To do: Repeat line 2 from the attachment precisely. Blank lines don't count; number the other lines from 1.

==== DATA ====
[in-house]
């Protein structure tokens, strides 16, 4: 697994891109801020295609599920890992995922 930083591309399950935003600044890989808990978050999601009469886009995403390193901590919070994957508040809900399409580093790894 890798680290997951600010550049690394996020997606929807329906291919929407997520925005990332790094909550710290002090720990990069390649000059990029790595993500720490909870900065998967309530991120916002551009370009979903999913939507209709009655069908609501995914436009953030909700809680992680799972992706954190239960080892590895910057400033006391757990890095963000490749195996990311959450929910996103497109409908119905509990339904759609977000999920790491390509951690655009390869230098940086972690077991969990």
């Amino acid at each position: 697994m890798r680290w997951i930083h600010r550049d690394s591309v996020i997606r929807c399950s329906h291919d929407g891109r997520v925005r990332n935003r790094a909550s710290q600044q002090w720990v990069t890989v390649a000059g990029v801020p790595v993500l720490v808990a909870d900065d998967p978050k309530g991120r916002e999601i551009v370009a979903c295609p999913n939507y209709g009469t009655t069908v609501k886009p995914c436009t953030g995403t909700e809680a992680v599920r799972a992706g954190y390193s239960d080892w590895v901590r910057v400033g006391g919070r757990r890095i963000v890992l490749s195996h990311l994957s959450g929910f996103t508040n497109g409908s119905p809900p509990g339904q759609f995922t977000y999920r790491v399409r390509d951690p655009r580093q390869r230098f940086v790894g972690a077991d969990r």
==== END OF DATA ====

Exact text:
């Protein structure tokens, strides 16, 4: 697994891109801020295609599920890992995922 930083591309399950935003600044890989808990978050999601009469886009995403390193901590919070994957508040809900399409580093790894 890798680290997951600010550049690394996020997606929807329906291919929407997520925005990332790094909550710290002090720990990069390649000059990029790595993500720490909870900065998967309530991120916002551009370009979903999913939507209709009655069908609501995914436009953030909700809680992680799972992706954190239960080892590895910057400033006391757990890095963000490749195996990311959450929910996103497109409908119905509990339904759609977000999920790491390509951690655009390869230098940086972690077991969990």